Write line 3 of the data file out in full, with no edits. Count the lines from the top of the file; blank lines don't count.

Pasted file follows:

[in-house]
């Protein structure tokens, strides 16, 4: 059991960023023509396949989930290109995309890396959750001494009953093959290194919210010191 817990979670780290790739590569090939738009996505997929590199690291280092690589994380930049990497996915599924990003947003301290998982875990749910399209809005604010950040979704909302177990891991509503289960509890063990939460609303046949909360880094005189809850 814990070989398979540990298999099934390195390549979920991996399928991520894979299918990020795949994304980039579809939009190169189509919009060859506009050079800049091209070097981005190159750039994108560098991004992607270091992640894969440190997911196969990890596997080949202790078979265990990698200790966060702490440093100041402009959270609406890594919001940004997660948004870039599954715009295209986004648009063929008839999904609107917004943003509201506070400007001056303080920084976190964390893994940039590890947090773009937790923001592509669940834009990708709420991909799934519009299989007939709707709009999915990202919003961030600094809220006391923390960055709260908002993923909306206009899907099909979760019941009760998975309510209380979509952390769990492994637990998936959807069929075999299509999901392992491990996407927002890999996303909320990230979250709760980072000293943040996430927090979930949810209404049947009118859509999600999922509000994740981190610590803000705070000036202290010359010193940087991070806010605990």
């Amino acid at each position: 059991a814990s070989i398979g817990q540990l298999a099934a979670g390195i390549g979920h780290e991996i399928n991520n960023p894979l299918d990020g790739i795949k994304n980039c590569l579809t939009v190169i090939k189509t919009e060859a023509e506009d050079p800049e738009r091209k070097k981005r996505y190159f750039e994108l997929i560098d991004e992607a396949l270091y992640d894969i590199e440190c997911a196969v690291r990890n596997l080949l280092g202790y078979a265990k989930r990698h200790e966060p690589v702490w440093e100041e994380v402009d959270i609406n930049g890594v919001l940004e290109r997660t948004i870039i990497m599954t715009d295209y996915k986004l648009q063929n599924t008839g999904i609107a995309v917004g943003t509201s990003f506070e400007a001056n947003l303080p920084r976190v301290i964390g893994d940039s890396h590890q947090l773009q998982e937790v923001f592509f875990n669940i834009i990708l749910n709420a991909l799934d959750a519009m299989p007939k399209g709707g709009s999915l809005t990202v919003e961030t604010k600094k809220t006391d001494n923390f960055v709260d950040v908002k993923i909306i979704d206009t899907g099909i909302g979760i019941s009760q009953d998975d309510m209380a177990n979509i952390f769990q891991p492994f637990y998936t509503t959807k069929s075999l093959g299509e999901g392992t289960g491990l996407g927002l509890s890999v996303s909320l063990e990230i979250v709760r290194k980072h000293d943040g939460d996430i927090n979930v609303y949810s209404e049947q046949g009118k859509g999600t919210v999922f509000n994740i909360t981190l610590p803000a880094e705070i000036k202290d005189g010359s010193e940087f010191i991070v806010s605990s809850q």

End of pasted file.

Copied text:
């Amino acid at each position: 059991a814990s070989i398979g817990q540990l298999a099934a979670g390195i390549g979920h780290e991996i399928n991520n960023p894979l299918d990020g790739i795949k994304n980039c590569l579809t939009v190169i090939k189509t919009e060859a023509e506009d050079p800049e738009r091209k070097k981005r996505y190159f750039e994108l997929i560098d991004e992607a396949l270091y992640d894969i590199e440190c997911a196969v690291r990890n596997l080949l280092g202790y078979a265990k989930r990698h200790e966060p690589v702490w440093e100041e994380v402009d959270i609406n930049g890594v919001l940004e290109r997660t948004i870039i990497m599954t715009d295209y996915k986004l648009q063929n599924t008839g999904i609107a995309v917004g943003t509201s990003f506070e400007a001056n947003l303080p920084r976190v301290i964390g893994d940039s890396h590890q947090l773009q998982e937790v923001f592509f875990n669940i834009i990708l749910n709420a991909l799934d959750a519009m299989p007939k399209g709707g709009s999915l809005t990202v919003e961030t604010k600094k809220t006391d001494n923390f960055v709260d950040v908002k993923i909306i979704d206009t899907g099909i909302g979760i019941s009760q009953d998975d309510m209380a177990n979509i952390f769990q891991p492994f637990y998936t509503t959807k069929s075999l093959g299509e999901g392992t289960g491990l996407g927002l509890s890999v996303s909320l063990e990230i979250v709760r290194k980072h000293d943040g939460d996430i927090n979930v609303y949810s209404e049947q046949g009118k859509g999600t919210v999922f509000n994740i909360t981190l610590p803000a880094e705070i000036k202290d005189g010359s010193e940087f010191i991070v806010s605990s809850q």